A Forgotten Classic of the Harlem Renaissance

February 12, 2020 | 2 books mentioned

Almost 90 years after it was written, Romance in Marseille by Claude McKay is getting a chance to reach wider audiences thanks to Penguin Classics. The book’s plot seems contemporary by today’s standards, as it delves into issues of queerness and cultural displacement. For The New York Times, Talya Zax explore’s McKay’s place in the Harlem Renaissance, as well as the book’s long path to publication. “McKay belonged both to that subculture and to the movement’s mainstream. His 1928 novel Home to Harlem was the first American best seller by a black writer. But despite being seen as one of the Renaissance’s guiding lights, McKay — Jamaican, bisexual, a Marxist who grew disenchanted with communism before the rest of his cohort — also brought an outsider’s critical gaze to the movement.”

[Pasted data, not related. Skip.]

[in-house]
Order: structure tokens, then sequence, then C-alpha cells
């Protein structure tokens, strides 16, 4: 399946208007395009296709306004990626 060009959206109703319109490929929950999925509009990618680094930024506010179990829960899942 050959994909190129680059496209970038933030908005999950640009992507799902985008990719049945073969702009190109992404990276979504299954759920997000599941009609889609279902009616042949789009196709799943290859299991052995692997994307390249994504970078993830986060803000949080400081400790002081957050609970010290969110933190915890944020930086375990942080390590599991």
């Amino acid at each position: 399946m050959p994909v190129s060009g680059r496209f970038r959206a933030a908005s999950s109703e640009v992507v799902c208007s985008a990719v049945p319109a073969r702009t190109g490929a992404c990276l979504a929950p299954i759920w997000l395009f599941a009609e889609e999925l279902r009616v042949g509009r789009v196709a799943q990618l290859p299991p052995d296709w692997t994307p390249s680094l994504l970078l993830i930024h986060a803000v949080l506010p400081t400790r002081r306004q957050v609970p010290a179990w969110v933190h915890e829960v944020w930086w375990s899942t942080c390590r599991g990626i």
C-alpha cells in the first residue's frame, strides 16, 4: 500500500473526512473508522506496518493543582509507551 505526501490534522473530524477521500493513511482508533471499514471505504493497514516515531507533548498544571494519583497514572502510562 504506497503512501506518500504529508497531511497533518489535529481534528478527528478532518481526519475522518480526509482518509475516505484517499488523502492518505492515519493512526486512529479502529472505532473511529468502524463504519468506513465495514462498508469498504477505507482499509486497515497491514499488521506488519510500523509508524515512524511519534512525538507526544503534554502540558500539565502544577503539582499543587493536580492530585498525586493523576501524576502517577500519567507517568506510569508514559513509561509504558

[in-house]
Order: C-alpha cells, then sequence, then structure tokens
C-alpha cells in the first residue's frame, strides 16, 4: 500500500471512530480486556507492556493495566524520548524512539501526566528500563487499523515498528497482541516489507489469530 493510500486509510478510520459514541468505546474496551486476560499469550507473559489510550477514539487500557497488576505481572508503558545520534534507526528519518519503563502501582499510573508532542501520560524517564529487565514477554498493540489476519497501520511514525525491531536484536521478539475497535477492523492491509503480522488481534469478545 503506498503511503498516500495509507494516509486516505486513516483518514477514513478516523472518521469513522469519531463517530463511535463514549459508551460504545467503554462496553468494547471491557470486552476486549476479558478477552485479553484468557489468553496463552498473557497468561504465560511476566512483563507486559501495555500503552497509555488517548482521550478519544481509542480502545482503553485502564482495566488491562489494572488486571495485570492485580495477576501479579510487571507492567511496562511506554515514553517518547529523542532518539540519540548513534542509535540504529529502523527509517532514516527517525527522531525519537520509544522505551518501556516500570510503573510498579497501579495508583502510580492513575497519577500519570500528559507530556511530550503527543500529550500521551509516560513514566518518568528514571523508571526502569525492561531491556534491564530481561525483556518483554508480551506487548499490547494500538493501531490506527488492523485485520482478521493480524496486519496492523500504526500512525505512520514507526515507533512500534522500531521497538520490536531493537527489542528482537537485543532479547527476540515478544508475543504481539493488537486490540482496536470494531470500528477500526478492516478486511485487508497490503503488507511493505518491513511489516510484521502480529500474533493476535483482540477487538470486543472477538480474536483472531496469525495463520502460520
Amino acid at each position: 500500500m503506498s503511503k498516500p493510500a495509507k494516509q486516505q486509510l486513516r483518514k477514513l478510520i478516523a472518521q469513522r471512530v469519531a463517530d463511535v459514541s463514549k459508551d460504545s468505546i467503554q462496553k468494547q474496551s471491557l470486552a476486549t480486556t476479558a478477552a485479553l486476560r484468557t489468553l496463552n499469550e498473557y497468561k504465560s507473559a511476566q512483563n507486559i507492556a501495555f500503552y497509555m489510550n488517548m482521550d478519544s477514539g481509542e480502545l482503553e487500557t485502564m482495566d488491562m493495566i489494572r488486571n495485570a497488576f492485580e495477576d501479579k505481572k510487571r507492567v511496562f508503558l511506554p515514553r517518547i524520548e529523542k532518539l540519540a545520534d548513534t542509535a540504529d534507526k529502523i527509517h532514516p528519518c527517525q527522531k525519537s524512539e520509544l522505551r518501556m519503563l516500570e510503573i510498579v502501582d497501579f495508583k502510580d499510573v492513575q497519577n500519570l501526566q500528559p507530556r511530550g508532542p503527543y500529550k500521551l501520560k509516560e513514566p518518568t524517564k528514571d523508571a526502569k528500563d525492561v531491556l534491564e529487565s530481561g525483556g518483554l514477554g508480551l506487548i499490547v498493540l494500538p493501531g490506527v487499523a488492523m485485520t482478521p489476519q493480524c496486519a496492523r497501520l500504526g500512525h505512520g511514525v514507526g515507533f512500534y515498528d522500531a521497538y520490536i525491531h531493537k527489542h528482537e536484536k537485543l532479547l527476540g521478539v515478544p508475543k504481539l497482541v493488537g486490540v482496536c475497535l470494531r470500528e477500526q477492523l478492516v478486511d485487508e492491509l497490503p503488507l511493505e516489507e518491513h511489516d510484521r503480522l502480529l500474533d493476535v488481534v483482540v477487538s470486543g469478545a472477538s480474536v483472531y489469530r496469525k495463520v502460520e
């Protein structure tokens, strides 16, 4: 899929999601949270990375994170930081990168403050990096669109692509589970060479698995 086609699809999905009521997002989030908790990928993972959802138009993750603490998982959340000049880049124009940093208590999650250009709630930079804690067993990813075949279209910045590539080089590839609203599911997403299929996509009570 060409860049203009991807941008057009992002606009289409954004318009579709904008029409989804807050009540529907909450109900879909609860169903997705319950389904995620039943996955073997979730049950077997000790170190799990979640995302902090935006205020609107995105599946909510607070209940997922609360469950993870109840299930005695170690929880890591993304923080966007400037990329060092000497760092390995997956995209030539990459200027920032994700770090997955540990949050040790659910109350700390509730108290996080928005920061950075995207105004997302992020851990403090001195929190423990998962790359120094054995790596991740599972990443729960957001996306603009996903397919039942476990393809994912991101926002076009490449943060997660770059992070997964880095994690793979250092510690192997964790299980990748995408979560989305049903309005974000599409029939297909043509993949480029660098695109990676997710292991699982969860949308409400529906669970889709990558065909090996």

is a writer and illustrator. She is the author of two illustrated books, Last Night's Reading (Penguin Books, 2015) and Sanpaku (Archaia 2018).

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